Super Mario, Sexuality and Power
Objectifying this video game puts in the limelight how polarized relationships can be.
If you think about it, the player has all the power in the story. He can control Mario physically and psychologically (as Mario is amoral which means he does not respect any moral and ethical code). This does not mean Mario is an evil character, it means he is neither good or evil. He is meant to be good because the system and the player are goal-oriented. But what do you know about Bowser’s story?
Sure he looks as devilish powerful character. And Peach does not seem happy with him. But if Mario keeps on collecting every coin of his kingdom, maybe there is a reason he gets mad and angry and considers Mario as the enemy.
Peach is the crucial character in Super Mario. She needs to be rescued and appears at the same time as the reward.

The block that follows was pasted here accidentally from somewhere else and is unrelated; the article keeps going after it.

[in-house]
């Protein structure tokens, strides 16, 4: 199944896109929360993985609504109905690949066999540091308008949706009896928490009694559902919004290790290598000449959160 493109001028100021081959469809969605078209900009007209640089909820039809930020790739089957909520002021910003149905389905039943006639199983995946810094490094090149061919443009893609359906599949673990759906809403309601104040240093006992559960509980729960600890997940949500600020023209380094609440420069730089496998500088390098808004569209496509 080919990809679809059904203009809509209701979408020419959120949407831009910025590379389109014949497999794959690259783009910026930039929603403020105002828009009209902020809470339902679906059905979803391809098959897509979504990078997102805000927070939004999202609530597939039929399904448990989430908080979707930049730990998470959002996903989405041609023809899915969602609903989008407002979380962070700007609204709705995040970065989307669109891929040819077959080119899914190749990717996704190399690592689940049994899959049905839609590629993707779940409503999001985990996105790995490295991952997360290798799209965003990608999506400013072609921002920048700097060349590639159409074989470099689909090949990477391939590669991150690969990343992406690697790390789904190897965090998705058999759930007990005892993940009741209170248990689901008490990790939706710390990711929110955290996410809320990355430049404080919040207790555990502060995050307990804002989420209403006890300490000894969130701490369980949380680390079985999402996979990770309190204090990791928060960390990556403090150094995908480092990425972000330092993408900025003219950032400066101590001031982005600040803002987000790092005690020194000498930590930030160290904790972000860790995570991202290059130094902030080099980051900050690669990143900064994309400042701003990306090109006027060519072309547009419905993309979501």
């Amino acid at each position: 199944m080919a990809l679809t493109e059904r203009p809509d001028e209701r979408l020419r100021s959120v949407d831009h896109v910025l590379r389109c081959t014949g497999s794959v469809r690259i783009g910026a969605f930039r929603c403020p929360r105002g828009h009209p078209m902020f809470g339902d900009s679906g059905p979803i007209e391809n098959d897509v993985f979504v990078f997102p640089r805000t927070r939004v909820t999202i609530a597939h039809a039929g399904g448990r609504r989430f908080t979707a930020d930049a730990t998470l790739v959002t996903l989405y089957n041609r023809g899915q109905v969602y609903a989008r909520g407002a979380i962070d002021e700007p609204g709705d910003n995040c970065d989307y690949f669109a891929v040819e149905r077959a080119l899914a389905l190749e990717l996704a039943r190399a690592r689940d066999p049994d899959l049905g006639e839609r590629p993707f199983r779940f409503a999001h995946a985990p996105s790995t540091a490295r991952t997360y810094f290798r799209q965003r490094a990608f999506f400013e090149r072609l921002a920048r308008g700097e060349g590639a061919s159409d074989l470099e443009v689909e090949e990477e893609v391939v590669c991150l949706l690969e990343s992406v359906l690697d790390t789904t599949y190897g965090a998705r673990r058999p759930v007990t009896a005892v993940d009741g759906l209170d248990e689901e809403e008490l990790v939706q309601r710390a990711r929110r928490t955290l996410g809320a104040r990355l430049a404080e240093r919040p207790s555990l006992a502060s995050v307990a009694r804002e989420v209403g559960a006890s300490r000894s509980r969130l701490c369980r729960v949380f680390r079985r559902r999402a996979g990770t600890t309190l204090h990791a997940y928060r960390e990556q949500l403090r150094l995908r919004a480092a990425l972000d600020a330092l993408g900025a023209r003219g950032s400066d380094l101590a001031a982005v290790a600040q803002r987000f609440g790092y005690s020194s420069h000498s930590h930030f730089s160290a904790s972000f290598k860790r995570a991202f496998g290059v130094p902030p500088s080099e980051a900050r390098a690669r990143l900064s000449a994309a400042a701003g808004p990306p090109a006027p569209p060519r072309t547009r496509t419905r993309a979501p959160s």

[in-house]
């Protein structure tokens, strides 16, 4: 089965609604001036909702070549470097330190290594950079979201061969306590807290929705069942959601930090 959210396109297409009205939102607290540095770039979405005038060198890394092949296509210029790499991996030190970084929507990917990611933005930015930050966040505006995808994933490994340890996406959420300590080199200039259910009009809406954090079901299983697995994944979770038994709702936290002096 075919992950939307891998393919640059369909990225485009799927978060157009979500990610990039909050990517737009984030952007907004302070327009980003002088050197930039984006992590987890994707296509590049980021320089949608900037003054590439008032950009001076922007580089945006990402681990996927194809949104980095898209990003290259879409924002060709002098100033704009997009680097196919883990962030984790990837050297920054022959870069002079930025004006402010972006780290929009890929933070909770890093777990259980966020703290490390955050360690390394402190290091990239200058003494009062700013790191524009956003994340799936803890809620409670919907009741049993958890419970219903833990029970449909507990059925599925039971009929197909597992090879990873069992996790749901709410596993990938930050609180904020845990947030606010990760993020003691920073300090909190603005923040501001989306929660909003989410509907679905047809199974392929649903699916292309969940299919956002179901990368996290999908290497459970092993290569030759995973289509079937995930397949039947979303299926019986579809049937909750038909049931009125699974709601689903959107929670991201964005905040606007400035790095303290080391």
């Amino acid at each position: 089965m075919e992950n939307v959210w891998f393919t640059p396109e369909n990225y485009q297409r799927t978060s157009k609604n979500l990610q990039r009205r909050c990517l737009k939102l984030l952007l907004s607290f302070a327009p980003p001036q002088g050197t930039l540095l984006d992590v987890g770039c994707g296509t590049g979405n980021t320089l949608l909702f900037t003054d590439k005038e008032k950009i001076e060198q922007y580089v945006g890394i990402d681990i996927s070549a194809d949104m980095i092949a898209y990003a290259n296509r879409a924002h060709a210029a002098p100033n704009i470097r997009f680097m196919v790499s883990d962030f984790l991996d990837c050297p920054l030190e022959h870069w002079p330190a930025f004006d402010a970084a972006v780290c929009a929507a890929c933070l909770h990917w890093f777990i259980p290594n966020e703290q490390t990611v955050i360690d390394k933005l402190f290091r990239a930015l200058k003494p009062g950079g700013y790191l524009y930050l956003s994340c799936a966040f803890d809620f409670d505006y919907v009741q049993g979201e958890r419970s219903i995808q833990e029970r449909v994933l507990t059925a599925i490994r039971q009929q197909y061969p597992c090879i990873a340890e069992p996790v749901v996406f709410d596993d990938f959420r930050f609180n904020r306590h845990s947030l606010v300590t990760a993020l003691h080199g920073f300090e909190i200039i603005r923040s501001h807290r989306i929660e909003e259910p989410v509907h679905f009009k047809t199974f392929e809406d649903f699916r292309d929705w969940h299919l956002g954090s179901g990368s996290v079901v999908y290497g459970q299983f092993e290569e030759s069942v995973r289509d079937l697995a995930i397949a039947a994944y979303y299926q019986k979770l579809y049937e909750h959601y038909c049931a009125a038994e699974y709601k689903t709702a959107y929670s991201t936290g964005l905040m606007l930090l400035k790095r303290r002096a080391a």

Mario saves her and, as a result gets her.
The metaphor of the flag rising down let the most thoughtful players imagine the rest of the story.
All of this combined echo with Peach’s name itself which is sexually explicit.
If you think about Super Mario’s game form other characters’ points of view, you suddenly realize this game has subtle meanings regarding sexuality and relationships in general.
Peach waits for Mario coming. The little man (representing a child compared to Bowser), embodies the accomplishment of Oedipe’s fantasy.
The turtles serving as objects to jump higher or to kill monsters appear as instruments enabling the human to expand his abilities.
Mario uses his technique, activated by the user (jumping, throwing) or the system (running), to reach his goals.
But is it his goal? Or is it the player’s goal?
If there are lessons to be learned from Mario, it is the following:
Why do you do what you do? In life, are you a character or are you a player?